God Is The First Extremist

cs trinity melanie

Given the times in which we live, calling anyone an extremist is not really a very good thing.  When most people hear the term, their minds turn to some sort of radical, criminal, and nearly always murderous behavior – bombings, mass shootings, etc.

Synonyms for extremist include fanatic, radical, and ultraist.  The Oxford dictionary defines an extremist as “a person who holds extreme or fanatical political or religious views, especially one who resorts to or advocates extreme action”.

So then, how can I make the statement that God the Father is an extremist? I am not using the word as if it describes a terrorist, but rather as a descriptor of His extreme love for us His creation, and the realization we are called to emulate it. One young priest whom we met a few years ago would refer to the love of God as being scandalous, and, if you think about it, at one level, that degree of love and the actions undertaken would be scandalous.

An Example Or Two

How about the Book of Genesis? God, the Trinity is complete and perfect as He/They is/are, and there is no real need for anyone or anything else.  Yet, the legions of angels exist to serve Him.  He created the universe and the billions of stars which are circled by countless more planets, and these contain perhaps trillions of life forms, bacteria, moss, kittens, ambulating brass door knobs, there is no way to know from here what may exist there.

Then, the creation of Man. For what purpose? From the Baltimore Catechism, we get the answer that “God made me to know Him, to love Him, and to serve Him in this world, and to be happy with Him forever in the next.” He didn’t need us, He doesn’t need us, He simply wants us to share in forever. Now, to me, that would speak of extreme love and would provide an insight into an extremist perspective.

The next example that comes to mind is essentially the entire book of Exodus. To help convince the Pharaoh to let His people go, He inflicts Egypt with a series of plagues, including the death of the first born of every household and animal.

So, it may be argued that He had displayed a rather extremist position in the actions undertaken to get His people free. Moses and the entire Nation of Israel were ultimately given their freedom, natural law had been suspended and they crossed the Red Sea.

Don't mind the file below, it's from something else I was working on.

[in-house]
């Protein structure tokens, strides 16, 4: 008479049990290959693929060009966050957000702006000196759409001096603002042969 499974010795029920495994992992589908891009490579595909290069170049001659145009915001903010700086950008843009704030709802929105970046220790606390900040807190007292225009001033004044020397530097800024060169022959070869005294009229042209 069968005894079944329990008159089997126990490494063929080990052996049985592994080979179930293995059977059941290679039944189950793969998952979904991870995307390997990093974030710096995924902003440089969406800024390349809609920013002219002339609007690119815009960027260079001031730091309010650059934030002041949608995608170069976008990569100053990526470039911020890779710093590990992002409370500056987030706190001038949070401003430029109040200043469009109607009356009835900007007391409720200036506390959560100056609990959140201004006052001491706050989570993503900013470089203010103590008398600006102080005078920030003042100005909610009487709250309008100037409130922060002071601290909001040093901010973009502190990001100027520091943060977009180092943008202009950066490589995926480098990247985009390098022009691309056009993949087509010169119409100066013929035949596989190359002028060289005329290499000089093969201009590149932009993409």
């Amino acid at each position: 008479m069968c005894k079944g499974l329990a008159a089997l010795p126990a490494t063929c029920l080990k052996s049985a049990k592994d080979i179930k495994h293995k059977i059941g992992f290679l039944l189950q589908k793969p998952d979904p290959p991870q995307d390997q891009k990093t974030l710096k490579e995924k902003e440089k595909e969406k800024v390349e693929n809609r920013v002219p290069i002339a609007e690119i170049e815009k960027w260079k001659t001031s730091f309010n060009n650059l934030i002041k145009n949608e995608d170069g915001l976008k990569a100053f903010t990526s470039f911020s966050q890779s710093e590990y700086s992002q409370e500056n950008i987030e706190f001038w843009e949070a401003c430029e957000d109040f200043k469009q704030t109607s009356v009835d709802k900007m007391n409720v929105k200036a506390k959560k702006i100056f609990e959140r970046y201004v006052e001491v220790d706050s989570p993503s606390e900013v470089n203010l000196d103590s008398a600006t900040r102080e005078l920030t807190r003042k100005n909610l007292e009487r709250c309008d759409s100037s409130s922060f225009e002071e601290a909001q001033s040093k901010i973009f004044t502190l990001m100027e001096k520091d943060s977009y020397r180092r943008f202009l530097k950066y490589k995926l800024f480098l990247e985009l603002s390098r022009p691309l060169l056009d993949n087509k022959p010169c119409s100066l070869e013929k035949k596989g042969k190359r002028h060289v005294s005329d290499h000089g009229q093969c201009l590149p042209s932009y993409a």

Now the Israelites were getting stressed given the lack of food. The crowd was complaining, yelling, and ready to return to Egypt until Moses spoke to the Father and asked Him to intervene.  The Father provided manna from Heaven, not for that day, or that week, but kept sending it every day for the length of the trip.  That may qualify as a display of extreme love.

After some period of time, the crowd was complaining that all they had was this miserable food, and He sent them birds to be used as a protein source.  Think about it, there are potentially hundreds of thousands of people in the middle of a desert, and flocks of birds appear out of nowhere, again, not once or twice but for a very long period of time that may be seen as another demonstration of extremist love.

Other Ways God May Be Called an Extremist.

The examples provided thus far are mired in ancient history and may serve as a backdrop for the love the Creator has for His creation, but, so far removed, it has almost an abstraction to it. We all know that God loves us, but do we really KNOW that He loves us?

Let’s take a look at our typical daily activity just to check it out…

We awaken in the morning which is already a confirmation that God loves us since we know that if He were to stop thinking about us, we would cease to exist at all levels, living, dead, immortal soul and all.

We can hear the birds outside and it proves to us that there is still an atmosphere, and the daylight proves to us that the sun is still in the sky.  Simple things certainly, but further demonstrations of God’s love.

The warmth of a handshake or the embrace of a friend is a glorious example of affection, but it pales in comparison with the depth, breadth, height, and intensity of God’s love for us.

We are called upon to do a variety of things in this life, know God and love Him with all of our being and to love other’s as we love ourselves.  This last half of the sentence happened not too terribly long ago as three men, most likely strangers, riding a train in Portland, Oregon were trying to protect a couple of Muslim young women from a fellow who had been taunting them, yelling obscenities at them and acting as some sort of threat to them.  Three men approached him to get him to calm down and chill, when he attacked them with a knife and killed two of them, the third had his throat slit.

These men did the best thing they knew how to do, try to calm the attacker down a bit, and protect the young women by putting themselves in harm’s way to shield them.

John Donne’s Meditation 17, Devotions upon Emergent Occasions

Many people are aware of the poem, “No man is an island” by John Donne.  However, the work appears much earlier as Meditation 17 from the Devotions upon Emergent Occasions, the phrase which comes to mind is “… any mans death diminishes me, because I am involved in Mankinde…”

The three men who stood up for the young women did the best they knew how to do and two of them paid the greatest price.  God loves us much more than these men cared for the young women who were being harassed, He sent His Son to Earth to be killed for our sins.

The courage of the men in Portland is dramatic, their love for the young women was at that time all consuming, and they were doing the work of the Father as they were not thinking of their own safety. May they be granted eternal rest. They displayed an extremist level of love towards the young women, and may we take their model of love in action to heart, not as much to be copied, but to be cherished.


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